3-D Bi-Plane Enhances Diagnosis
When taking images of the tiny vessels in the brain, clarity and resolution are essential to understanding the structures being viewed. And that’s just what AAMC’s new digitized state-of-the-art bi-plane x-ray machine can do. The bi-plane can provide digital images that are three dimensional, giving physicians a valuable tool for diagnosis and treatment of a variety of neurological disorders.
The bi-plane has two x-ray tubes rather than the standard one, so that it creates two images simultaneously. By rotating one of the x-ray tubes 180 degrees, advanced computer technology can be used to create a three-dimensional image.
Not only is the machine itself state-of-the-art, the technology that controls it is fully digital, which enhances the clarity of the image through manipulation. Regular x-ray (film) provides only a one-dimensional image. Digital images can be sent through the Internet to doctors’ offices and to other departments in the hospital. They are stored on computer, where they are easily accessible to staff and physicians. (X-rays on film are taken to doctor’s offices by hand and are stored in a huge warehouse. Sometimes it can take days to retrieve them, and sometimes they may be lost or damaged.)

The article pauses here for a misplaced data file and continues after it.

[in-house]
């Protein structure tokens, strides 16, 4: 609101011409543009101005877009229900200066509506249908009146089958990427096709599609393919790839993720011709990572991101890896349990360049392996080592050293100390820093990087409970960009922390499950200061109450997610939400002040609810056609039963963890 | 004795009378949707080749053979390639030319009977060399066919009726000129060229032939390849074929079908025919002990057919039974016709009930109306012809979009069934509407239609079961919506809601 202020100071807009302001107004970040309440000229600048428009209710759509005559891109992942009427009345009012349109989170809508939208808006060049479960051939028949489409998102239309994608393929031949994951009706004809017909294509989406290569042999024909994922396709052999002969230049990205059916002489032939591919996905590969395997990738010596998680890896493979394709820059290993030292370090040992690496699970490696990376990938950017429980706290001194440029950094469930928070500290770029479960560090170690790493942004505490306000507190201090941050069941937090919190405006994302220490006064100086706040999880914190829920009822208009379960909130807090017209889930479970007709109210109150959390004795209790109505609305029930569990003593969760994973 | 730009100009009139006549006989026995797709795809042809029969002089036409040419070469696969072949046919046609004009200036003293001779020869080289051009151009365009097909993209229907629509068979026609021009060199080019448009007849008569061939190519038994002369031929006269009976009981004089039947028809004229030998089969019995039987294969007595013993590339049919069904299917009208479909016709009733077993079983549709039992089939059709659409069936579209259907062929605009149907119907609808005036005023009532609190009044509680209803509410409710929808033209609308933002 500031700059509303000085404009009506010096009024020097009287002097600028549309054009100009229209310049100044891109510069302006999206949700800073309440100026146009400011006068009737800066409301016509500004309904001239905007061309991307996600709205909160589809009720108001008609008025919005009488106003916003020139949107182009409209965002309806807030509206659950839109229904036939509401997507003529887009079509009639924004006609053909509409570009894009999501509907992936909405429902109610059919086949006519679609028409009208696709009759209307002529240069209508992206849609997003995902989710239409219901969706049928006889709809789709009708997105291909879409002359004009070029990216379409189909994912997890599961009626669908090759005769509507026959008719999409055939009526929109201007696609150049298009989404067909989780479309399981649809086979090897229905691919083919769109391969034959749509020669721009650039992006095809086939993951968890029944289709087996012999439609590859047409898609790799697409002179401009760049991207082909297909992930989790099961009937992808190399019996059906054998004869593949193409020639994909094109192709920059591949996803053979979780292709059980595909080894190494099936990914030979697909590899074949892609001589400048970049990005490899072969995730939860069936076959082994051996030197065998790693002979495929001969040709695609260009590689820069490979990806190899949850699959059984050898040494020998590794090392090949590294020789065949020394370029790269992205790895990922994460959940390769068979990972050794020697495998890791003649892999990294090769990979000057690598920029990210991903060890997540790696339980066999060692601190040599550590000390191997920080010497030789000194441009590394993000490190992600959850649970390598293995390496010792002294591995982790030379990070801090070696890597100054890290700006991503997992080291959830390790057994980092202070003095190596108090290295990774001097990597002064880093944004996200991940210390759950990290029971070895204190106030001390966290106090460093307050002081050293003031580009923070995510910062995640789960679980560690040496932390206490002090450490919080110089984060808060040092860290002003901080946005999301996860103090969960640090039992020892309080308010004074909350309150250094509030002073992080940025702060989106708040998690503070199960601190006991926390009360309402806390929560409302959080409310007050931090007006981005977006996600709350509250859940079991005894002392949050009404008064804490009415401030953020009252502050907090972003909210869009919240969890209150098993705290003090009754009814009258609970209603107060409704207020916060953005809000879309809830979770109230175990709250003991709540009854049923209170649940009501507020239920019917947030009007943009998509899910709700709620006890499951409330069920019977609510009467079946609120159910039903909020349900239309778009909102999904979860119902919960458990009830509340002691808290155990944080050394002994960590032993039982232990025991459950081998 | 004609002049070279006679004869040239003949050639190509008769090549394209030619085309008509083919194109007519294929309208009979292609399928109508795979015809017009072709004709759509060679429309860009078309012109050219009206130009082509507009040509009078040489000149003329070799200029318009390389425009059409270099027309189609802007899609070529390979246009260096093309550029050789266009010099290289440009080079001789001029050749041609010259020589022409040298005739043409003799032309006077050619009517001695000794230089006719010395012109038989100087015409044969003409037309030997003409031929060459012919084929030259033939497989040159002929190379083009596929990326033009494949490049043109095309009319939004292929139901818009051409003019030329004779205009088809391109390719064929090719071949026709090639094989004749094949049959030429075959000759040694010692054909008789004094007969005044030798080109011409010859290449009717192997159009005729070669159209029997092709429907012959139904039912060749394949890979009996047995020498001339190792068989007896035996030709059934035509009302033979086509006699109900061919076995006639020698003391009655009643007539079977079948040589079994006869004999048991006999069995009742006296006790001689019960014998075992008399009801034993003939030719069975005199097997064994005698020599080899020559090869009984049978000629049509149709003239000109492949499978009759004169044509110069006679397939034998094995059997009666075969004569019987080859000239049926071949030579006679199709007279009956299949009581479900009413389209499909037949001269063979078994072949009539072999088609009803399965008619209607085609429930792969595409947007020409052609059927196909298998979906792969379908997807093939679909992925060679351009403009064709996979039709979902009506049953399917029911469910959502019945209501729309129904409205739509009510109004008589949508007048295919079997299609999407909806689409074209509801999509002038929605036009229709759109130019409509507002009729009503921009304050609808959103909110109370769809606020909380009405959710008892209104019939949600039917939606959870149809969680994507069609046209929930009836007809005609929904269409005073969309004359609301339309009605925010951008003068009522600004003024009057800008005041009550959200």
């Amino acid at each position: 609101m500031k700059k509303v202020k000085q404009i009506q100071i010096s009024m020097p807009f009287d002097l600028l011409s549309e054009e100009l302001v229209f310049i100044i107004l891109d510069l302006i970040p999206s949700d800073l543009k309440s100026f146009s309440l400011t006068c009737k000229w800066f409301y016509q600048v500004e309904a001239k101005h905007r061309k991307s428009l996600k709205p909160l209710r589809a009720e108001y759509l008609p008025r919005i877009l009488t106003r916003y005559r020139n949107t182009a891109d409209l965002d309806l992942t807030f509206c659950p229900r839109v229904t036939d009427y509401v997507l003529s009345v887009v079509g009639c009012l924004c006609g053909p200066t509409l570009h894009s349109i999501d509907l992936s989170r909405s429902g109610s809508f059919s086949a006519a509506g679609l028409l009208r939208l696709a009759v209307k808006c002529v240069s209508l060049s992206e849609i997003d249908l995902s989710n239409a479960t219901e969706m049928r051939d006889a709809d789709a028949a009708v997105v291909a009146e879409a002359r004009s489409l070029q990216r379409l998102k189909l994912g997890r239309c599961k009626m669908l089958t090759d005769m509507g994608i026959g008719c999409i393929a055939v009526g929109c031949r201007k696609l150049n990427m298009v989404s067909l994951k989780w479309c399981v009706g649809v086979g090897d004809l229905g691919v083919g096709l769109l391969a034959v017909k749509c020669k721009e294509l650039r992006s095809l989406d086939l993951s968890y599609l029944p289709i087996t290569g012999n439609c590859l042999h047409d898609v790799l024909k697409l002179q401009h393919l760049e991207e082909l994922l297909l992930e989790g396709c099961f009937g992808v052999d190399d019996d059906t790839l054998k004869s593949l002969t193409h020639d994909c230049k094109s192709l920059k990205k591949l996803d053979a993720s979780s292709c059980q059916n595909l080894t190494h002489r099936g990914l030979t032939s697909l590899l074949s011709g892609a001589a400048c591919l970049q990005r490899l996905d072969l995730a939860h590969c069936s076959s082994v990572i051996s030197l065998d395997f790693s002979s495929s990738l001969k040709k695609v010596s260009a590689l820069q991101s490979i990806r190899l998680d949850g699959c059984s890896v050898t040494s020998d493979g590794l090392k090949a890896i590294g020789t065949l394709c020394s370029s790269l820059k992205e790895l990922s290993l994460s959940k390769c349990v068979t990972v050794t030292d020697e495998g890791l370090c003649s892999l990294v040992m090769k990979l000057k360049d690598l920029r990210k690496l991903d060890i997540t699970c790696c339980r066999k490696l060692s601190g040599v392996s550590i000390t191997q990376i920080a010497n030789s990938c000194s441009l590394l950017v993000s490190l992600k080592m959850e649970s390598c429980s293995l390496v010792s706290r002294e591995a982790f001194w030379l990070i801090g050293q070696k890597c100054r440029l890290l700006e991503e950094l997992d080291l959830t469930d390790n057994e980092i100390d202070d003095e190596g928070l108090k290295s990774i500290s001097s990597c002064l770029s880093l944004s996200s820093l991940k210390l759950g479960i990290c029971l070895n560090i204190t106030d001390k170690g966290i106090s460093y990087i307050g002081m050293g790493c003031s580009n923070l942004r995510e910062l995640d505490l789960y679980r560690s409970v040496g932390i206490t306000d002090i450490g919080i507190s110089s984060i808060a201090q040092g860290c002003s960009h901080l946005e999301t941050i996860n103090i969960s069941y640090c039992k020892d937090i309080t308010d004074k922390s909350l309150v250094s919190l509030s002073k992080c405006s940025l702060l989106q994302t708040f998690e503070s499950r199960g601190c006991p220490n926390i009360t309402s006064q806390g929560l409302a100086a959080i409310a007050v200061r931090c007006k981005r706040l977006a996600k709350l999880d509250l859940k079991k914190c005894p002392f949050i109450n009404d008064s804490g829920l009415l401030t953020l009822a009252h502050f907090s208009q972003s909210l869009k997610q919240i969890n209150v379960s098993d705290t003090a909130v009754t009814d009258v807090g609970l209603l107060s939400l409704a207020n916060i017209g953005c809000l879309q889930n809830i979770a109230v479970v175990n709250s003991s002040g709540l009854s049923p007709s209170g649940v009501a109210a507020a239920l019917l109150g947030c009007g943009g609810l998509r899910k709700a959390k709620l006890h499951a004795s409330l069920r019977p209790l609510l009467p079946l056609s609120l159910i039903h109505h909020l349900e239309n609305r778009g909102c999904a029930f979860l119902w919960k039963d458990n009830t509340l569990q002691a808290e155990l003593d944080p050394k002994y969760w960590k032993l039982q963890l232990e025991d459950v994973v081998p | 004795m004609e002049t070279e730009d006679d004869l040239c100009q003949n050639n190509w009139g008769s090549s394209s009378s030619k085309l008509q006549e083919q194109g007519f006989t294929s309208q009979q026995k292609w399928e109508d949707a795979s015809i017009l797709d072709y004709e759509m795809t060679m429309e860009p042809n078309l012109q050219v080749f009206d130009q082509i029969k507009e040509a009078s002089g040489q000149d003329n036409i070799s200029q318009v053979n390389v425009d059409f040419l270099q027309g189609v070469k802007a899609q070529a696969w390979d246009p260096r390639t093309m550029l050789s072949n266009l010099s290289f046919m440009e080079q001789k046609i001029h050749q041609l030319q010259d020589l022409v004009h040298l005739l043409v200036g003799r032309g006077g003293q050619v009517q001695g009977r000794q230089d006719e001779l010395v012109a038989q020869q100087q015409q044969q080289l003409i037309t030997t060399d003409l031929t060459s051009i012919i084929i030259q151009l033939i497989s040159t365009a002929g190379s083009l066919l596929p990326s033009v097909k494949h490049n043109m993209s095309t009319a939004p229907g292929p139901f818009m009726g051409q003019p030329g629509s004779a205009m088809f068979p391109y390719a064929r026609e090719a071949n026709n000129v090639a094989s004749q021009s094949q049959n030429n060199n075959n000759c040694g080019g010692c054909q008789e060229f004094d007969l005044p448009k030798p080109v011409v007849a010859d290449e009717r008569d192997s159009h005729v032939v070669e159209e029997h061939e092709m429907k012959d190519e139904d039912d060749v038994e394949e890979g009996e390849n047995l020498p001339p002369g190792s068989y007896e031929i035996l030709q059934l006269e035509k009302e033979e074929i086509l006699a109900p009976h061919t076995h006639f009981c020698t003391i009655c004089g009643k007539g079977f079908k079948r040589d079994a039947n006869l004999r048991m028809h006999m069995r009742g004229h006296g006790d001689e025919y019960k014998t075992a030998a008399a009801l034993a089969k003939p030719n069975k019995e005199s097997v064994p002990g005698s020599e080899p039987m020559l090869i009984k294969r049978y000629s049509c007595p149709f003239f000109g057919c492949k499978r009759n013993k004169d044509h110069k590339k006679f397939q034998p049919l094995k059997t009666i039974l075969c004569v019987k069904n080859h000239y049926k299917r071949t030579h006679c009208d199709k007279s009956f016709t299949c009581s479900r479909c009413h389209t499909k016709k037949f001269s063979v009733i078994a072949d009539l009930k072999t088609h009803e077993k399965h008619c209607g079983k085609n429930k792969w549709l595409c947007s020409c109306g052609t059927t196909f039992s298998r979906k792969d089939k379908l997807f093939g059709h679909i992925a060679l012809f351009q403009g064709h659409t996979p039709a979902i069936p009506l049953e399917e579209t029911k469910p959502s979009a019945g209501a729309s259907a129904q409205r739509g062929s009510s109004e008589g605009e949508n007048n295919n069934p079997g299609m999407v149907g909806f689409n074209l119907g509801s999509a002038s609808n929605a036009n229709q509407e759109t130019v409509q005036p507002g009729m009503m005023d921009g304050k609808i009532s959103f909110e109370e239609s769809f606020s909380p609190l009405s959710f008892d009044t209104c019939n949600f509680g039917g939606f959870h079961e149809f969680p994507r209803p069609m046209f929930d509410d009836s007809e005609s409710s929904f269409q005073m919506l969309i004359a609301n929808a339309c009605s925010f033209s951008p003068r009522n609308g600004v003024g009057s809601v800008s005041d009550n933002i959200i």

Timothy Eckel, M.S., M.D., a former medical staff member at The Johns Hopkins Hospital, was recruited by neurosurgeons and radiologists to help enhance the neuroradiology capabilities at AAMC. He said, “While many university hospitals have equipment as sophisticated as this, few non- academic hospitals do. It means that patients with life-threatening neurovascular disease, such as an aneurysm or stroke, have a much better chance of recovery with a hospital in close proximity. With diseases that can cut off blood to the brain, every minute matters.”
The bi-plane is designed to study cerebral circulation and to locate tumors, aneurysms and arteriovenous malformations. However, it has other applications as well. In addition to its use in the brain and cerebral vasculature, the AAMC spinal and pain management interventionists (Dr. Timothy Eckel, Dr. Kerry Thompson and Dr. Azar Dagher) are finding the bi-plane an extremely useful tool for interventions in the spine. One such intervention includes vertebroplasty, in which a cement-like substance is infused into a spinal fracture for relief of pain and fracture fixation. This is an outpatient procedure that can help patients with chronic back pain resume a normal lifestyle without a dependency on pain medication.
Dr. Eckel said he hopes to expand diagnostic and treatment areas to include neurovascular disease.
“We are developing the capabilities to provide much more neurovascular intervention than we do now and hope to begin providing that service very soon, particularly in the treatment of acute stroke.”